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Georgia offers unemployment compensation to people who lost their jobs through no fault of their own. It also offers cash welfare assistance to destitute families with small children. But you probably won’t be able to collect from both programs at once because in most cases the amount you get from unemployment will push the family above the very low income qualification levels of the cash assistance program.
Georgia unemployment benefits range from a minimum of $44 weekly to a maximum of $330 and are paid for up to 26 weeks. The amount you receive will depend on your wages during the 12 months prior to losing your job. Georgia’s unemployment rules are silent on whether cash assistance under temporary assistance to needy families, or TANF, counts as income to be deducted from unemployment benefits.
The TANF cash assistance regulations are clear that unemployment compensation counts as family income in determining eligibility for TANF assistance. Georgia’s welfare rules require that you receive all other government benefits you are eligible for, including unemployment and Social Security, before you can apply for TANF. But if the sum of your unemployment, other government benefits and other income exceeds the monthly income ceiling for your family unit, you can’t collect cash assistance.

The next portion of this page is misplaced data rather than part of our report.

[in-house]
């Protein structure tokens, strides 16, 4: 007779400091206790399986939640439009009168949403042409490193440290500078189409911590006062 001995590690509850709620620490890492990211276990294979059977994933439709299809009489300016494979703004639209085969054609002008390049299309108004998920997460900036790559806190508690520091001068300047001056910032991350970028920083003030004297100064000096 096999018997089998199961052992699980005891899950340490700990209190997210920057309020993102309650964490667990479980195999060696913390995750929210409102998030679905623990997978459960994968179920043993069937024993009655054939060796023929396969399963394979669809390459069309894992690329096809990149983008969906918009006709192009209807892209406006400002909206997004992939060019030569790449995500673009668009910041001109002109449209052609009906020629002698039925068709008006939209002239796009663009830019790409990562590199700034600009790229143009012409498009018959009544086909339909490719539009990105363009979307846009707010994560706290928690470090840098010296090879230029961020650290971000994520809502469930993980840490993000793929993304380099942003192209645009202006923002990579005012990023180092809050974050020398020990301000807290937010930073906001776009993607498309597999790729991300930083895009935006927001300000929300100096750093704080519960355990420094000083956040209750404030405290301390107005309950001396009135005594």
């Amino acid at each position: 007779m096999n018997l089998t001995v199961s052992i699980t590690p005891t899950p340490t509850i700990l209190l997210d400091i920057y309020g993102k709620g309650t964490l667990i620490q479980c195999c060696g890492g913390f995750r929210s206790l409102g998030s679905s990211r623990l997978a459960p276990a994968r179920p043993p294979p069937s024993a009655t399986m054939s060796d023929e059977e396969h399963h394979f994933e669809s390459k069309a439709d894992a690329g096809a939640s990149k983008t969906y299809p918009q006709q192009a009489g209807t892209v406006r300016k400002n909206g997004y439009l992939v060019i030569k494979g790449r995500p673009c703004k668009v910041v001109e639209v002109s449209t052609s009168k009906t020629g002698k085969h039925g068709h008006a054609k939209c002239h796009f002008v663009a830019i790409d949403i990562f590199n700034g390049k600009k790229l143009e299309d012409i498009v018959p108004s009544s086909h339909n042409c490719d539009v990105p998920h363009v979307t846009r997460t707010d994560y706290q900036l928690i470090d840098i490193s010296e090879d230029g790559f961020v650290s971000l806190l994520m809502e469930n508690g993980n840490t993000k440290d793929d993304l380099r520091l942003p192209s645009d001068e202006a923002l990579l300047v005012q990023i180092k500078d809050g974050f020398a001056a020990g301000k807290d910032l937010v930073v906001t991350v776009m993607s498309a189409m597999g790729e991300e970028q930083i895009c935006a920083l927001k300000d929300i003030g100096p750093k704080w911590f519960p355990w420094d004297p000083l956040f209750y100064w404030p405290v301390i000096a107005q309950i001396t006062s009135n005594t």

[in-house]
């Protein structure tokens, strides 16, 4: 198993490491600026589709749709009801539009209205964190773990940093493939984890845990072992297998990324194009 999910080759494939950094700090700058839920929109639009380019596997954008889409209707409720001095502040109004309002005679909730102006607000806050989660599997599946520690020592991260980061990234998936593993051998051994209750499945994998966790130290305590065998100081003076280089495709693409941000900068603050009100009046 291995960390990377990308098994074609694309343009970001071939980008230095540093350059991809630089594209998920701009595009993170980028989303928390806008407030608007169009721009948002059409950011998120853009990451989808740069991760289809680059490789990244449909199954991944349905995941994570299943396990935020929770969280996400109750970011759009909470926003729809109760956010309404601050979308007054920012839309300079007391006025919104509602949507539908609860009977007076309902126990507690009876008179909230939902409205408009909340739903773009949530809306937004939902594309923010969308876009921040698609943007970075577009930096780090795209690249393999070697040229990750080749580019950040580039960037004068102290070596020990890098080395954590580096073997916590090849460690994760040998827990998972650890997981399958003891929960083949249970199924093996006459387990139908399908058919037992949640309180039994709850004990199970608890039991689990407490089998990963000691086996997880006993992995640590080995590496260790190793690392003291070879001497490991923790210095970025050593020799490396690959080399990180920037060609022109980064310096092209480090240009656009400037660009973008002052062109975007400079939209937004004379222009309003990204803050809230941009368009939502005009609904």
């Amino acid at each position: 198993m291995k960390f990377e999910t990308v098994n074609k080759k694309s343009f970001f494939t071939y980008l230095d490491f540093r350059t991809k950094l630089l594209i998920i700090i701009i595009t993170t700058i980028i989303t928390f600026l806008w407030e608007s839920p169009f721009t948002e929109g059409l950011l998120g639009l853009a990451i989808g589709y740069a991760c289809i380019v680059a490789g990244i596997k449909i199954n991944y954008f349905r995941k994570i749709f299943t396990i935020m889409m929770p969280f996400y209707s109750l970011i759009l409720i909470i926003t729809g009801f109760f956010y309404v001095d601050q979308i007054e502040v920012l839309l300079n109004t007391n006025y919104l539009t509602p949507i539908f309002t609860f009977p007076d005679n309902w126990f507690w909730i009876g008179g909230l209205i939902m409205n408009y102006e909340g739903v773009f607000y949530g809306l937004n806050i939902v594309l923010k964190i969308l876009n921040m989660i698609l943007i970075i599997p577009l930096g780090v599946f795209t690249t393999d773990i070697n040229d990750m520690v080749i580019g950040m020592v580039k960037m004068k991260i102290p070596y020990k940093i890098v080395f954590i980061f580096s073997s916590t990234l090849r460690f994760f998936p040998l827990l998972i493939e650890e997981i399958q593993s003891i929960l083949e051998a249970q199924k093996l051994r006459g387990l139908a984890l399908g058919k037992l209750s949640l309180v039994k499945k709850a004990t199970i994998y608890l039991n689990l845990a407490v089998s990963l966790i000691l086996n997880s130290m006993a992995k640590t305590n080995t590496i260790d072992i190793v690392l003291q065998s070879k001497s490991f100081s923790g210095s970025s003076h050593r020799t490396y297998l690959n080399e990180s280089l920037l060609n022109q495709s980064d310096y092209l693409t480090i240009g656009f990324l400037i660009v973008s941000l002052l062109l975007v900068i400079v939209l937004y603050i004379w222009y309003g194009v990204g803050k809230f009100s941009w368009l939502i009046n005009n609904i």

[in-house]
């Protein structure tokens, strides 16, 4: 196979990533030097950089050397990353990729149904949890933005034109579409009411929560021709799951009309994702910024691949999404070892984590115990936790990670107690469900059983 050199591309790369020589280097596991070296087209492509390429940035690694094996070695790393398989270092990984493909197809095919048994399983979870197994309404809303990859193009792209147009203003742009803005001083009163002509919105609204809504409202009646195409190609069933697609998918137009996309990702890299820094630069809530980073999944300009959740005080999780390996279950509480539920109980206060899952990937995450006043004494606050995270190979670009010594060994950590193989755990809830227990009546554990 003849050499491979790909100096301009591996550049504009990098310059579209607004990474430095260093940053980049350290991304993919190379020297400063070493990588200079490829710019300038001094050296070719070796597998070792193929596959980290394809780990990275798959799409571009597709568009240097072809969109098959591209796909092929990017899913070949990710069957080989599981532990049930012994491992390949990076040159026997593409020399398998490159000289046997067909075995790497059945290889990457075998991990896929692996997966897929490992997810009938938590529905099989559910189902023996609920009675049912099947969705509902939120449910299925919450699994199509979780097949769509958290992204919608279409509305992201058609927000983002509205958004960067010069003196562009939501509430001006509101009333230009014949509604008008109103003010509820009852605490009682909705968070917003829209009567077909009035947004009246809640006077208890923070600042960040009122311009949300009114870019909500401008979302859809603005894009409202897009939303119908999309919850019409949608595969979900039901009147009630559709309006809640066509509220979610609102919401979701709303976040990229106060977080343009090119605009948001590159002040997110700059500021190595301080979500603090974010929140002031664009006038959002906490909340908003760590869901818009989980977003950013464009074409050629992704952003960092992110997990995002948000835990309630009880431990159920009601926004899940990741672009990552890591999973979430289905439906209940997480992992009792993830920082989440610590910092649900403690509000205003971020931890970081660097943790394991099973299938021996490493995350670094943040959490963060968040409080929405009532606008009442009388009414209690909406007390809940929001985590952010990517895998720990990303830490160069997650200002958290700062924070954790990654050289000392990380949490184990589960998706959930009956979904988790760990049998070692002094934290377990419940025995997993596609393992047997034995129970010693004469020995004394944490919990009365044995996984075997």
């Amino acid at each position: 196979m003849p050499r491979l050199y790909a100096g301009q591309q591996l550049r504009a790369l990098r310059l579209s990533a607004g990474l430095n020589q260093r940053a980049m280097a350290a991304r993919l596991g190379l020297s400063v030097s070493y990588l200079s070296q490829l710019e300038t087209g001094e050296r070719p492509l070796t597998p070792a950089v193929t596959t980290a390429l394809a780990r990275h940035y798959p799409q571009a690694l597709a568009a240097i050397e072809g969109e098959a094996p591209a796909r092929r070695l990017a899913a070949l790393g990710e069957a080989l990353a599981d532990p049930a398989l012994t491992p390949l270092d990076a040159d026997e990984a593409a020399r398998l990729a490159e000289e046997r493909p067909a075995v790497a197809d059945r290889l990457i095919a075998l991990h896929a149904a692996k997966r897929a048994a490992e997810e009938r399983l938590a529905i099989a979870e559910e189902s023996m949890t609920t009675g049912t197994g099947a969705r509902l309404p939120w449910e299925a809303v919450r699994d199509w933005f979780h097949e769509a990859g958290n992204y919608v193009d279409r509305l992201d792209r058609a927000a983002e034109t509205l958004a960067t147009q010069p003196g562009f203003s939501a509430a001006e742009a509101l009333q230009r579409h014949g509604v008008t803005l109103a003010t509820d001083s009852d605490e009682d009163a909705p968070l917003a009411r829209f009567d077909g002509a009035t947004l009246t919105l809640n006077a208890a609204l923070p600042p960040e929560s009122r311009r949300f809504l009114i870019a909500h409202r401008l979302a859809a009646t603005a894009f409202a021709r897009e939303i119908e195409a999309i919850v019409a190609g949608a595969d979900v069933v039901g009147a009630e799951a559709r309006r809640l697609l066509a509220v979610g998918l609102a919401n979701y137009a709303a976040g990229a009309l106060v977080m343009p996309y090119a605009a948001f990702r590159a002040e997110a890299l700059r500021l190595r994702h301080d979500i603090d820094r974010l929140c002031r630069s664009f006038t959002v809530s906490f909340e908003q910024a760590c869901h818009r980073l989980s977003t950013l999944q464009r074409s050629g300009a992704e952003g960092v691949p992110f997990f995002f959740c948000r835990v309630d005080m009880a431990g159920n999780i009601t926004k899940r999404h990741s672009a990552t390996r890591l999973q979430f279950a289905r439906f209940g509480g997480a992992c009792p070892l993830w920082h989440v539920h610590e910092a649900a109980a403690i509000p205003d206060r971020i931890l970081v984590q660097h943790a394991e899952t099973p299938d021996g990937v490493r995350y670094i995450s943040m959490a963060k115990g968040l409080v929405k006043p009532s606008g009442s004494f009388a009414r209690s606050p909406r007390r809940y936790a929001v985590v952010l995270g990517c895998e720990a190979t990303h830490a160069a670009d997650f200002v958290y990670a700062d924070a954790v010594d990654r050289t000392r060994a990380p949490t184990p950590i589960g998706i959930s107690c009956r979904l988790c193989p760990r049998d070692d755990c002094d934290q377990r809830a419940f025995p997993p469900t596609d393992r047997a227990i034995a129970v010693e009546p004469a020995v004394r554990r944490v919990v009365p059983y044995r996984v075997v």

Georgia’s cash assistance program only covers families with income below the federal poverty line. For instance, a single parent with two children would be disqualified from cash assistance if the family’s total income including unemployment benefits, other government benefits and work income exceeds $784 monthly or $196 weekly. If this three-member family received nothing but unemployment compensation, it would be disqualified from cash assistance if the adult member’s unemployment benefit exceeded $196 weekly. If the three-member family qualified for cash assistance, the maximum welfare benefit is only $280 monthly for up to 48 months.
The work rules of the welfare and unemployment programs have the same aim of getting you back to work. To get cash assistance, you must spend 30 hours weekly at work, in community service, at school or in job training and keep records of your work or work-related activity. To collect unemployment, Georgia requires that you register for work with the state employment service, engage in an active search for work and keep a record of your job search contacts. If the state employment service refers you to a job, you must apply for it or risk losing unemployment benefits.
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